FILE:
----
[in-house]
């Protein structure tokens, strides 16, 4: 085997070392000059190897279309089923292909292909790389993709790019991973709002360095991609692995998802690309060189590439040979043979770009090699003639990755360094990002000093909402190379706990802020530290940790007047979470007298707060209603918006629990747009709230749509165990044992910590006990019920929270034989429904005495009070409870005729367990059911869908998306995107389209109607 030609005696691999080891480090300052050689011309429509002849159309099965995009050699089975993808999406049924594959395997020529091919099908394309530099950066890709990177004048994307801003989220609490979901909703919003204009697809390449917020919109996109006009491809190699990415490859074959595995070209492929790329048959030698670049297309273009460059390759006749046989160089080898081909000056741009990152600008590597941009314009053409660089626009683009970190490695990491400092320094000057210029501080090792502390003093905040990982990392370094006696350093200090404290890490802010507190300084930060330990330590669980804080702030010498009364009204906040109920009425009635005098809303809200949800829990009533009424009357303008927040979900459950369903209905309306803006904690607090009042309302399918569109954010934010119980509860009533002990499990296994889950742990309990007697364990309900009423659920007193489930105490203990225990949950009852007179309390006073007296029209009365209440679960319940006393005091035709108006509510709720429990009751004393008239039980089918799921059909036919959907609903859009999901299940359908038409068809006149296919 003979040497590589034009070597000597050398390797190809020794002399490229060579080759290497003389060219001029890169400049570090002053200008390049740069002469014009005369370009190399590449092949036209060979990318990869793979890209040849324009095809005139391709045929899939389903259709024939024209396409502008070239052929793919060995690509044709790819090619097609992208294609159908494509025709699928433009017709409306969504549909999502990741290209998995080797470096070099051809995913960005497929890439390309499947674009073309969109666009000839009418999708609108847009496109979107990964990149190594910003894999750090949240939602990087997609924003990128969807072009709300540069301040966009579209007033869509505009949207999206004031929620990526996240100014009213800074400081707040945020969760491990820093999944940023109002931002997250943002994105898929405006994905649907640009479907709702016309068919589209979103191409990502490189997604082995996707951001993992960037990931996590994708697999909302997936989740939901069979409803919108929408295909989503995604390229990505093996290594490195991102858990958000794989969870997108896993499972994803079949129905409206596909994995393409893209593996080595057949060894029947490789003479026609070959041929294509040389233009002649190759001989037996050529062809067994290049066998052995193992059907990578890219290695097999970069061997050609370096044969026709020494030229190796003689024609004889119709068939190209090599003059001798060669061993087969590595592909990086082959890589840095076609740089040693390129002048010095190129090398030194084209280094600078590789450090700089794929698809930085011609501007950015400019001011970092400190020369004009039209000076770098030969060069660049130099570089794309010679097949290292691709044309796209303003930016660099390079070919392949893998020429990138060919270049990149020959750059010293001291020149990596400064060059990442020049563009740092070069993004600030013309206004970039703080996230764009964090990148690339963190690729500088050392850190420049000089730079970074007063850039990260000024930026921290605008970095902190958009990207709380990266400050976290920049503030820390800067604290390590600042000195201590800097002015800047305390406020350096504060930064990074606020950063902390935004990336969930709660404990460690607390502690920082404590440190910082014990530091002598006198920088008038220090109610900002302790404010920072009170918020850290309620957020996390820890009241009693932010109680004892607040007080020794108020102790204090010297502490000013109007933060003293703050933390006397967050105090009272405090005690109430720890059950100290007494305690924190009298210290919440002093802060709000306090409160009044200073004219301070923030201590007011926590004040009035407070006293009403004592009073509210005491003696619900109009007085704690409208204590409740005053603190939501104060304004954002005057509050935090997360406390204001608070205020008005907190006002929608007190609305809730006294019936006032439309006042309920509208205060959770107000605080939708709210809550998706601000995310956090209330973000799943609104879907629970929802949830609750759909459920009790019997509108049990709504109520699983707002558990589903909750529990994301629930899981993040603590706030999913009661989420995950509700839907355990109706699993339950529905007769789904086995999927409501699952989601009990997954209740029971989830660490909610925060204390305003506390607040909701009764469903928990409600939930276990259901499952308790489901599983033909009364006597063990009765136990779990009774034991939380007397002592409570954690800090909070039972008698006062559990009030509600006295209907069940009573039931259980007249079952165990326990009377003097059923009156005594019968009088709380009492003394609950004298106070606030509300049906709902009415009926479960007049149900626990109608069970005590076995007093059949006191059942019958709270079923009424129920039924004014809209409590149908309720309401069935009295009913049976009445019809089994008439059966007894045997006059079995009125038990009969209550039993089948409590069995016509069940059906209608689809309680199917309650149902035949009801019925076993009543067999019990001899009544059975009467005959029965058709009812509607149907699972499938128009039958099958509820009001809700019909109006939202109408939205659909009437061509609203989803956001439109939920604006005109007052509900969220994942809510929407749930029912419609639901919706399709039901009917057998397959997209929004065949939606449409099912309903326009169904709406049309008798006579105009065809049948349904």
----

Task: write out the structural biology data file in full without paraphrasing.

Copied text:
[in-house]
């Protein structure tokens, strides 16, 4: 085997070392000059190897279309089923292909292909790389993709790019991973709002360095991609692995998802690309060189590439040979043979770009090699003639990755360094990002000093909402190379706990802020530290940790007047979470007298707060209603918006629990747009709230749509165990044992910590006990019920929270034989429904005495009070409870005729367990059911869908998306995107389209109607 030609005696691999080891480090300052050689011309429509002849159309099965995009050699089975993808999406049924594959395997020529091919099908394309530099950066890709990177004048994307801003989220609490979901909703919003204009697809390449917020919109996109006009491809190699990415490859074959595995070209492929790329048959030698670049297309273009460059390759006749046989160089080898081909000056741009990152600008590597941009314009053409660089626009683009970190490695990491400092320094000057210029501080090792502390003093905040990982990392370094006696350093200090404290890490802010507190300084930060330990330590669980804080702030010498009364009204906040109920009425009635005098809303809200949800829990009533009424009357303008927040979900459950369903209905309306803006904690607090009042309302399918569109954010934010119980509860009533002990499990296994889950742990309990007697364990309900009423659920007193489930105490203990225990949950009852007179309390006073007296029209009365209440679960319940006393005091035709108006509510709720429990009751004393008239039980089918799921059909036919959907609903859009999901299940359908038409068809006149296919 003979040497590589034009070597000597050398390797190809020794002399490229060579080759290497003389060219001029890169400049570090002053200008390049740069002469014009005369370009190399590449092949036209060979990318990869793979890209040849324009095809005139391709045929899939389903259709024939024209396409502008070239052929793919060995690509044709790819090619097609992208294609159908494509025709699928433009017709409306969504549909999502990741290209998995080797470096070099051809995913960005497929890439390309499947674009073309969109666009000839009418999708609108847009496109979107990964990149190594910003894999750090949240939602990087997609924003990128969807072009709300540069301040966009579209007033869509505009949207999206004031929620990526996240100014009213800074400081707040945020969760491990820093999944940023109002931002997250943002994105898929405006994905649907640009479907709702016309068919589209979103191409990502490189997604082995996707951001993992960037990931996590994708697999909302997936989740939901069979409803919108929408295909989503995604390229990505093996290594490195991102858990958000794989969870997108896993499972994803079949129905409206596909994995393409893209593996080595057949060894029947490789003479026609070959041929294509040389233009002649190759001989037996050529062809067994290049066998052995193992059907990578890219290695097999970069061997050609370096044969026709020494030229190796003689024609004889119709068939190209090599003059001798060669061993087969590595592909990086082959890589840095076609740089040693390129002048010095190129090398030194084209280094600078590789450090700089794929698809930085011609501007950015400019001011970092400190020369004009039209000076770098030969060069660049130099570089794309010679097949290292691709044309796209303003930016660099390079070919392949893998020429990138060919270049990149020959750059010293001291020149990596400064060059990442020049563009740092070069993004600030013309206004970039703080996230764009964090990148690339963190690729500088050392850190420049000089730079970074007063850039990260000024930026921290605008970095902190958009990207709380990266400050976290920049503030820390800067604290390590600042000195201590800097002015800047305390406020350096504060930064990074606020950063902390935004990336969930709660404990460690607390502690920082404590440190910082014990530091002598006198920088008038220090109610900002302790404010920072009170918020850290309620957020996390820890009241009693932010109680004892607040007080020794108020102790204090010297502490000013109007933060003293703050933390006397967050105090009272405090005690109430720890059950100290007494305690924190009298210290919440002093802060709000306090409160009044200073004219301070923030201590007011926590004040009035407070006293009403004592009073509210005491003696619900109009007085704690409208204590409740005053603190939501104060304004954002005057509050935090997360406390204001608070205020008005907190006002929608007190609305809730006294019936006032439309006042309920509208205060959770107000605080939708709210809550998706601000995310956090209330973000799943609104879907629970929802949830609750759909459920009790019997509108049990709504109520699983707002558990589903909750529990994301629930899981993040603590706030999913009661989420995950509700839907355990109706699993339950529905007769789904086995999927409501699952989601009990997954209740029971989830660490909610925060204390305003506390607040909701009764469903928990409600939930276990259901499952308790489901599983033909009364006597063990009765136990779990009774034991939380007397002592409570954690800090909070039972008698006062559990009030509600006295209907069940009573039931259980007249079952165990326990009377003097059923009156005594019968009088709380009492003394609950004298106070606030509300049906709902009415009926479960007049149900626990109608069970005590076995007093059949006191059942019958709270079923009424129920039924004014809209409590149908309720309401069935009295009913049976009445019809089994008439059966007894045997006059079995009125038990009969209550039993089948409590069995016509069940059906209608689809309680199917309650149902035949009801019925076993009543067999019990001899009544059975009467005959029965058709009812509607149907699972499938128009039958099958509820009001809700019909109006939202109408939205659909009437061509609203989803956001439109939920604006005109007052509900969220994942809510929407749930029912419609639901919706399709039901009917057998397959997209929004065949939606449409099912309903326009169904709406049309008798006579105009065809049948349904």